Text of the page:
BRUSSELS: Europe and Greece battle on Friday to reach a last-minute bailout compromise with powerhouse Germany adamant that Athens accept further austerity in return for more aid.
Finance ministers from the 19-member eurozone meet in Brussels later Friday to consider a take-it or leave-it proposal by Athens to extend its European loan program that expires at the end of the month.
Powerful Germany firmly dismissed the request by Athens for a six-month extension to its EU loan program, pouring doubt on whether the different sides can find a quick solution to an increasingly embittered debt row and avoid a catastrophic exit by Greece from the euro.
A spokesman for German Finance Minister Wolfgang Schaeuble slammed the request as “not a substantial proposal for a solution.”
But taking a more conciliatory stance, Germany’s Vice Chancellor Sigmar Gabriel, a center-left Social Democrat, said the request, although insufficient, should be seen as “a first step.”
The United States pressed the EU and Greece to reach agreement, stressing it would require “vigorous engagement from both sides.”
“The message to Germany is broadly parallel to the one to Greece and others in Europe . . . it’s important for the euro and the global economy to reach agreement,” said a senior US Treasury official, speaking to reporters on Thursday on condition of anonymity.
“The Europeans have the capacity to handle these challenges,” the official said on the eve of the finance ministers meeting in Brussels.
The meeting will be the third in a little over a week by the single currency bloc’s finance ministers to reach a compromise with the new leftist government in Greece after previous talks ended in chaos.
“All the necessary conditions are there for a mutually beneficial, workable transition deal, and I believe this will be the result of the Eurogroup,” Deputy Greek Prime Minister Giannis Dragasakis said late on Thursday.
A top European official said the standoff had come down to a clash of personalities with Schaeuble furious at the negotiating style of his Greek counterpart, the casual and fast-talking Yanis Varoufakis.
“There is a real problem of personalities and I understand that Schaeuble is outraged by comments made by Varoufakis,” the official said.
Greece made a formal request for a loan extension Thursday, offering major concessions including a return, if not in name, of the hated “troika” mission of creditors that has overseen Athens’s finances through two bailouts.
But Berlin quickly shot it down, slamming the Greek request as far short of what was necessary only moments after the European Union had hailed it as a step in the right direction.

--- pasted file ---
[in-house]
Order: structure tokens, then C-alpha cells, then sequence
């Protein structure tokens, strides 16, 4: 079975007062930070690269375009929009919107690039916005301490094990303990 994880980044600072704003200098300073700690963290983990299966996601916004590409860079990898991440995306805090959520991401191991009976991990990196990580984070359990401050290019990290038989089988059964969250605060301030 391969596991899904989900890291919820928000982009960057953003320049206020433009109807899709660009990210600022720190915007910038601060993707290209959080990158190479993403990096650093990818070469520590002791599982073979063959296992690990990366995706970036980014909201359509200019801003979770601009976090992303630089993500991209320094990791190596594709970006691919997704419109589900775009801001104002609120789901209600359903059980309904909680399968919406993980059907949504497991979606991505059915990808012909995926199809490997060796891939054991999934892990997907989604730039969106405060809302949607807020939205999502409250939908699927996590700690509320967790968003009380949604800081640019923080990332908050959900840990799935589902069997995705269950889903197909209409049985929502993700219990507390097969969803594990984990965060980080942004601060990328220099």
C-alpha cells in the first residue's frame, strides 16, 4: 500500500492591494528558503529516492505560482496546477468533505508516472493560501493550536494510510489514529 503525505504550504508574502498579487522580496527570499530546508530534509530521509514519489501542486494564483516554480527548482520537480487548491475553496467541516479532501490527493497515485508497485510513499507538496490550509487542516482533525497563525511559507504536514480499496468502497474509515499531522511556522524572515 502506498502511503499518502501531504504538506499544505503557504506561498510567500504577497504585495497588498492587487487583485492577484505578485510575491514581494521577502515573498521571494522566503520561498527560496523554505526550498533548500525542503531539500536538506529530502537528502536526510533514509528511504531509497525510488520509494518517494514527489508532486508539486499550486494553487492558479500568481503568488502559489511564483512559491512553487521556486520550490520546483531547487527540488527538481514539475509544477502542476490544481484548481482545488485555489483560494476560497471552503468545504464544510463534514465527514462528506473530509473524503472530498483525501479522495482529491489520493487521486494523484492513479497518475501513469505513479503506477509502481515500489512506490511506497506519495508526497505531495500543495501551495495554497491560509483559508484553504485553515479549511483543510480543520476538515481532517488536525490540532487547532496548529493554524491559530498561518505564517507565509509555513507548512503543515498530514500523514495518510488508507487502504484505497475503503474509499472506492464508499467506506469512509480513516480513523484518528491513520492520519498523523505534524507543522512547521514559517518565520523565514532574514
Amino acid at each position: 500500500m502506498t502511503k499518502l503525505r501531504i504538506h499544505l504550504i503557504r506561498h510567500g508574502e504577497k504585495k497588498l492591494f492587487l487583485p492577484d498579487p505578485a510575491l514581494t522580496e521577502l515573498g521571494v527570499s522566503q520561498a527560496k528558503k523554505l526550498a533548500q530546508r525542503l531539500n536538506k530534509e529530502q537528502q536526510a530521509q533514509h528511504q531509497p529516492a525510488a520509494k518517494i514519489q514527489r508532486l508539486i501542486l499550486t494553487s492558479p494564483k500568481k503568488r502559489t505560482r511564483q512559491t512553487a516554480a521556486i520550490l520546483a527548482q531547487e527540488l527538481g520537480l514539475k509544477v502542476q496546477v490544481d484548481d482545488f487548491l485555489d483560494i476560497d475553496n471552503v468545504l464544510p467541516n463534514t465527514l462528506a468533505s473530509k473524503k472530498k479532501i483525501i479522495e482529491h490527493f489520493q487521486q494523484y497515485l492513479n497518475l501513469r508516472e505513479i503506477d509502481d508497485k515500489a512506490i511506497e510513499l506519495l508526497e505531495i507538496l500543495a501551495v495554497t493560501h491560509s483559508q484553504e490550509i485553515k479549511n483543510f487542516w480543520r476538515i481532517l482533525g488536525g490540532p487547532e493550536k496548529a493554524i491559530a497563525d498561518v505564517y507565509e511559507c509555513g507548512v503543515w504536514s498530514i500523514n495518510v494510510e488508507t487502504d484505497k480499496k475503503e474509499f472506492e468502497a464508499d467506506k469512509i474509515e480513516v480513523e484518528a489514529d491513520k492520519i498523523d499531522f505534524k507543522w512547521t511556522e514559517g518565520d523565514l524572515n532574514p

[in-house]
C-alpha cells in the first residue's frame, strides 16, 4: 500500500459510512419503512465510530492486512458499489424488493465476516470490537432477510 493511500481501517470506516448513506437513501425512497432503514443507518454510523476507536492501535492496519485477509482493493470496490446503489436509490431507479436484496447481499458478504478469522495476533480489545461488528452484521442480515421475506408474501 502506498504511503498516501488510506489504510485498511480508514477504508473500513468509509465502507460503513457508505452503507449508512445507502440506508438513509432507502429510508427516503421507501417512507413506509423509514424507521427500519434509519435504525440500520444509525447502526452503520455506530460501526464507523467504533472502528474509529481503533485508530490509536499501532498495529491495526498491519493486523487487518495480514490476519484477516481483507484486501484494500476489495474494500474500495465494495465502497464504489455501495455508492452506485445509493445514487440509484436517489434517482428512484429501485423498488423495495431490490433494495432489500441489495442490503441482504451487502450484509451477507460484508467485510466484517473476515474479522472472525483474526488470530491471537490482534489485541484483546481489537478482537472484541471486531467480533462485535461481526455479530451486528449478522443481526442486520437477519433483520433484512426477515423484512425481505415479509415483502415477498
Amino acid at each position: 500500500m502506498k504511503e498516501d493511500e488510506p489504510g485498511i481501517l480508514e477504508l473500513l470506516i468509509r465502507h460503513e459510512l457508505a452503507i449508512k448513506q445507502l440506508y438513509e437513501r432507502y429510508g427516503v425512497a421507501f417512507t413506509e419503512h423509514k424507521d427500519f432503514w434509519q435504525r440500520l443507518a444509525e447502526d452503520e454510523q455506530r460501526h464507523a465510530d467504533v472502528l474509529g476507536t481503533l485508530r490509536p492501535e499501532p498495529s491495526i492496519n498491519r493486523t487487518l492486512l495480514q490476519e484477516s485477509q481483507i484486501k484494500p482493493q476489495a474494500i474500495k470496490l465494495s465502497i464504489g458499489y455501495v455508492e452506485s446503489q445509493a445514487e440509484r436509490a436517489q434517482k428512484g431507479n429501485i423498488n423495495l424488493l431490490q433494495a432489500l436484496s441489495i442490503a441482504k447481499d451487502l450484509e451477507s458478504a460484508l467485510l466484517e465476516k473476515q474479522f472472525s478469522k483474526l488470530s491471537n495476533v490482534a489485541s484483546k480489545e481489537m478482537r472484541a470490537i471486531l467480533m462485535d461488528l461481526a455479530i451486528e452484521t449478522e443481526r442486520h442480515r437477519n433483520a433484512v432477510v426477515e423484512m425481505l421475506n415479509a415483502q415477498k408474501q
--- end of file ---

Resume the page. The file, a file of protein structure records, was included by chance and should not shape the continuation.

‘Accept or reject’
Faced with the German refusal, Athens said its request was final.
“Tomorrow’s Eurogroup has just two choices. To accept or reject the Greek request,” a government source said after the German snub.
Greece insists the request satisfies the demands of its partners, while also keeping a promise to end the detested austerity conditions in the bailout, which it says have destroyed the economy.
“The government . . . is not asking for an extension to the memorandum,” an official source in Athens said, referring to the reform agreement between Greece and the troika—the EU, European Central Bank and International Monetary Fund creditors.
Wording will be key, with Greece’s ruling Syriza party saying it is only requesting an extension to the loan part of the 240-billion-euro ($270-billion) rescue that came with commitments to push through austerity and deep reforms.
However, key eurozone partners, led by Germany, say the distinction is unacceptable, insisting that any extension include the austerity commitments of the full program.
In substance, the two sides are not that far apart, with new Greek Prime Minister Alexis Tsipras willing to press on with reforms, if different from those embraced by previous conservative governments.
In return, Tsipras is demanding that the eurozone agree to short-term funding to buy the time needed to hammer out a new rescue deal, something the requested extension would provide.
‘Eurozone more stable’
Optimistic, the European Commission believed that the Greek request could pave the way for a difficult compromise, a spokesman said.
With the European portion of the bailout expiring, Greece’s creditors insist it needs extra financing to stave off default and an exit from the euro.
Providing much-needed breathing room to Athens, the ECB boosted the amount of emergency liquidity available to Greece’s vulnerable banks, though it was less than expected.
As the clock ticked down to a Friday deadline set by Eurogroup head Jeroen Dijsselbloem, world markets held their cool and were little changed.
A report by ratings agency Standard & Poor’s said the risk of financial chaos spreading in the event of a Greek exit from the eurozone was lower than during the 2012 “Grexit” scare.
“The eurozone is certainly more stable and stronger than five years ago, and a hypothetical chance of a member leaving should have little effect,” said Estonian Finance Minister Maris Lauri.